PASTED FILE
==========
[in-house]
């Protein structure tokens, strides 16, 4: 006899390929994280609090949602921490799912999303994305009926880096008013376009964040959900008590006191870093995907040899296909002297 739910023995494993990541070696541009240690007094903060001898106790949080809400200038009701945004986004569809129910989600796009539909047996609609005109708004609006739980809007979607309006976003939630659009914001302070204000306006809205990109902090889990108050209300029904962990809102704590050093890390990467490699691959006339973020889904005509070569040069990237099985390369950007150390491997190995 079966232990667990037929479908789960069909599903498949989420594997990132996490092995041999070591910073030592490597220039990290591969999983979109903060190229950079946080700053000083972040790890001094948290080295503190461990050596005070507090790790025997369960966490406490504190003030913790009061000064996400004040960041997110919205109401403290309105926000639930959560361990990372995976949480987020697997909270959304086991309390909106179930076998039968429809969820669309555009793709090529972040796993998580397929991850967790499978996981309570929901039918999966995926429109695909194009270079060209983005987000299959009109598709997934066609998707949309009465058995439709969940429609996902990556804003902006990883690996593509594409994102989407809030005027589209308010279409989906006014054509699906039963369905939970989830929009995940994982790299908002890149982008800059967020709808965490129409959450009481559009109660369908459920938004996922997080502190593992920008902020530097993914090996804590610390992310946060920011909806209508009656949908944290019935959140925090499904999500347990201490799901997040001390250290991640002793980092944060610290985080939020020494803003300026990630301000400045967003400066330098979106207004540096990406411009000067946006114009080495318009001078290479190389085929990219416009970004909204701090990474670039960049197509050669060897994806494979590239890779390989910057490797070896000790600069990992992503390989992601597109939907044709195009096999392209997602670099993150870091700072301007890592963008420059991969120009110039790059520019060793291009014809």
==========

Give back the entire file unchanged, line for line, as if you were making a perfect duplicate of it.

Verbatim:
[in-house]
């Protein structure tokens, strides 16, 4: 006899390929994280609090949602921490799912999303994305009926880096008013376009964040959900008590006191870093995907040899296909002297 739910023995494993990541070696541009240690007094903060001898106790949080809400200038009701945004986004569809129910989600796009539909047996609609005109708004609006739980809007979607309006976003939630659009914001302070204000306006809205990109902090889990108050209300029904962990809102704590050093890390990467490699691959006339973020889904005509070569040069990237099985390369950007150390491997190995 079966232990667990037929479908789960069909599903498949989420594997990132996490092995041999070591910073030592490597220039990290591969999983979109903060190229950079946080700053000083972040790890001094948290080295503190461990050596005070507090790790025997369960966490406490504190003030913790009061000064996400004040960041997110919205109401403290309105926000639930959560361990990372995976949480987020697997909270959304086991309390909106179930076998039968429809969820669309555009793709090529972040796993998580397929991850967790499978996981309570929901039918999966995926429109695909194009270079060209983005987000299959009109598709997934066609998707949309009465058995439709969940429609996902990556804003902006990883690996593509594409994102989407809030005027589209308010279409989906006014054509699906039963369905939970989830929009995940994982790299908002890149982008800059967020709808965490129409959450009481559009109660369908459920938004996922997080502190593992920008902020530097993914090996804590610390992310946060920011909806209508009656949908944290019935959140925090499904999500347990201490799901997040001390250290991640002793980092944060610290985080939020020494803003300026990630301000400045967003400066330098979106207004540096990406411009000067946006114009080495318009001078290479190389085929990219416009970004909204701090990474670039960049197509050669060897994806494979590239890779390989910057490797070896000790600069990992992503390989992601597109939907044709195009096999392209997602670099993150870091700072301007890592963008420059991969120009110039790059520019060793291009014809």